Electrify America installed its first 350-kilowatt fast chargers next to a Tesla Supercharging station at an outlet mall outside San Francisco last week.
The two new 350-kw chargers are among the fastest publicly available units in the U.S., capable of recharging certain cars at up to 20 miles per minute of charging—even though the first of those cars, likely the Porsche Taycan, won't go on sale in the U.S. for nearly a year. With its 300-mile range, the Taycan should take less than 20 minutes to charge from empty to 80 percent, and less than an hour for a full charge.
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Along with the two 350-kw chargers, Electrify America installed eight 150-kw DC fast chargers. The 350-kw chargers can also charge at lower voltages for cars that can't handle 350-kw charging.
The 10 new Electrify America chargers are at the San Francisco Premium Outlet mall in Livermore, California, alongside a bank of 20 Tesla Superchargers that are often full and Tesla owners and factory workers to commute to distant, more affordable Bay Area exurbs in California's central valley.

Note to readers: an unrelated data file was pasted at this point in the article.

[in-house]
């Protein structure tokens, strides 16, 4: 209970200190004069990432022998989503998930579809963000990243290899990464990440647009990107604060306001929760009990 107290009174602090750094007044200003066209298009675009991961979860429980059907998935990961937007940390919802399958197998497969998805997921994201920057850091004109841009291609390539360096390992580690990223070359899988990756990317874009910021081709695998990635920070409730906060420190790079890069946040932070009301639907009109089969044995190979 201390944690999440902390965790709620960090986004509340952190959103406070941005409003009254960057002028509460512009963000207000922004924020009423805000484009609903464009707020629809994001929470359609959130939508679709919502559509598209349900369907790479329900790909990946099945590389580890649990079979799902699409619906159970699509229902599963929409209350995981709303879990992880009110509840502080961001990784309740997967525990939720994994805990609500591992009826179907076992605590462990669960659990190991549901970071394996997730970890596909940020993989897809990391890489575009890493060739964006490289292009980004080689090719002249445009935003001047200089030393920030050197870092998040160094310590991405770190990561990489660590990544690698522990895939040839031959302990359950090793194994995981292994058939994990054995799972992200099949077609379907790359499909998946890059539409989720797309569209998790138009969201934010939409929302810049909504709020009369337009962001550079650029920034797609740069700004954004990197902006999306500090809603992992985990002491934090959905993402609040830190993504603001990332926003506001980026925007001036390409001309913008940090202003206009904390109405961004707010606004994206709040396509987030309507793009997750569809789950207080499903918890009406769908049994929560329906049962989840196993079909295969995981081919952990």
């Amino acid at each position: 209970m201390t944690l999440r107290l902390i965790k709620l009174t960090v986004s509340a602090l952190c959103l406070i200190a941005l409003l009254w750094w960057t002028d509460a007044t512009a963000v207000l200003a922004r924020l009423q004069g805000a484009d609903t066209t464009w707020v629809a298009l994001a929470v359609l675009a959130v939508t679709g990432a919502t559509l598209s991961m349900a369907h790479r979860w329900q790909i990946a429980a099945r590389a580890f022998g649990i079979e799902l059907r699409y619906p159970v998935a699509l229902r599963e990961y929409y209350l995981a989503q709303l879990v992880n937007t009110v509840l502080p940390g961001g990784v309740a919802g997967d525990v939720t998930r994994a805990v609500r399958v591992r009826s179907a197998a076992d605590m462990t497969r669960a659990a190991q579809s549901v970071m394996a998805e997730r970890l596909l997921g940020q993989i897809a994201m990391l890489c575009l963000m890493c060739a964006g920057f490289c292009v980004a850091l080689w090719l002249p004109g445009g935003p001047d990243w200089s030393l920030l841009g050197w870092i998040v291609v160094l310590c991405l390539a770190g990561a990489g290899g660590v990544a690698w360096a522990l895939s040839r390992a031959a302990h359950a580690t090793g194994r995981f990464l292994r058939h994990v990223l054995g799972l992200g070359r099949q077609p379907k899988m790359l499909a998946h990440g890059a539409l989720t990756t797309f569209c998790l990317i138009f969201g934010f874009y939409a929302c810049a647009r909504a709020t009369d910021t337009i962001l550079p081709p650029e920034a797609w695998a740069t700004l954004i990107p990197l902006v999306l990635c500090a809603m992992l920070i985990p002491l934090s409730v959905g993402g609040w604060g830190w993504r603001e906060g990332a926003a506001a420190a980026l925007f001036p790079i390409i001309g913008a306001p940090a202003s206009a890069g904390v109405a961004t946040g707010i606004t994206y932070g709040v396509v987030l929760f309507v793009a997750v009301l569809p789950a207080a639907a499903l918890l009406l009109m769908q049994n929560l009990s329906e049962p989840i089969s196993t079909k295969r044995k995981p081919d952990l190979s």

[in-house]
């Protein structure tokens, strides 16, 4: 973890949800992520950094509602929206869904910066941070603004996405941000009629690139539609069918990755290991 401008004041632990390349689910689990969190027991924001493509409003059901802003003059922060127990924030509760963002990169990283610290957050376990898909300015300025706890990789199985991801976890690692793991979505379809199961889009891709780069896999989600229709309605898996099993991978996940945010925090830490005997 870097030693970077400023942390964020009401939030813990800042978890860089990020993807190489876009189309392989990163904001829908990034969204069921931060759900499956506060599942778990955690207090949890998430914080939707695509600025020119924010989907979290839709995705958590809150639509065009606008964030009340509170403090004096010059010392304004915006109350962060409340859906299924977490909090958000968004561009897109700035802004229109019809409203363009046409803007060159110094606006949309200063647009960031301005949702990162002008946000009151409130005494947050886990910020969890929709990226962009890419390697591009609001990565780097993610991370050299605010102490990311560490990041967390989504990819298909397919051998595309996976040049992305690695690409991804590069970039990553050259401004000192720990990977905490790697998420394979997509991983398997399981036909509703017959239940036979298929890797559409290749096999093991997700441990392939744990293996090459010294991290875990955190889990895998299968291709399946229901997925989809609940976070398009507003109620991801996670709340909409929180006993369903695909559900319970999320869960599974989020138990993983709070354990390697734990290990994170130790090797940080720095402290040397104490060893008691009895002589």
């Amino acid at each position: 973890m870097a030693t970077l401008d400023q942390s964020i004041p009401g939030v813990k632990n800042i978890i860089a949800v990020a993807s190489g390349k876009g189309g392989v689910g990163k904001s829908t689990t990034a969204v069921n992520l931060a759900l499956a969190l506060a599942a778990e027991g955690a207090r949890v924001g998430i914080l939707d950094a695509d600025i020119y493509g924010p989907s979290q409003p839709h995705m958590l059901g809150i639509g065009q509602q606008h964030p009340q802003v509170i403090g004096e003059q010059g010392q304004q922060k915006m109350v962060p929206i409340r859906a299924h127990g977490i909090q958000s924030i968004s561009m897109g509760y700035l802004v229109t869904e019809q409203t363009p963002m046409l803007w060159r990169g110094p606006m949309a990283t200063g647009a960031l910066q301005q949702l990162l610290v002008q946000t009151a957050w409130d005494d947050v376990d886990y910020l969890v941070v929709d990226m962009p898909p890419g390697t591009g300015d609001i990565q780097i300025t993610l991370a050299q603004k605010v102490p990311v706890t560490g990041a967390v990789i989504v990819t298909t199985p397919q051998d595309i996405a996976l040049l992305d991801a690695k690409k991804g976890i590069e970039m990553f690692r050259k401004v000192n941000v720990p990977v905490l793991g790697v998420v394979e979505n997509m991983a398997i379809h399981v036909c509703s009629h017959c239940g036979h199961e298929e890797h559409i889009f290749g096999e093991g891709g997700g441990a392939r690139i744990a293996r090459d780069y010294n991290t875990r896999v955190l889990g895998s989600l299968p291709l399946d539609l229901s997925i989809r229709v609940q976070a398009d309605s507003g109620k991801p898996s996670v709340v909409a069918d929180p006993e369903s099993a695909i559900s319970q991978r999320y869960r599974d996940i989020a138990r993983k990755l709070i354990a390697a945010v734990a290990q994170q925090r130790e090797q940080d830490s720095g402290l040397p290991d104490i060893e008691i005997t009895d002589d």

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Electrify America is a subsidiary of Volkswagen, founded as part of its diesel emissions-cheating settlement with federal officials and the California Air Resources Board.
The company's largest effort is to build out a nationwide fast-charging network to rival Tesla's Superchargers for electric cars from other manufacturers. Its chargers are required to work with electric cars built by any manufacturer, and include two cords to accommodate cars with both CCS Combo and CHAdeMO fast-charge plugs.
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Porsche and Audi, which are expected to have two of the first electric cars capable of charging at such high speeds, are luxury divisions of Volkswagen.
Under its settlement agreement, Electrify America promotes electric cars in advertisements.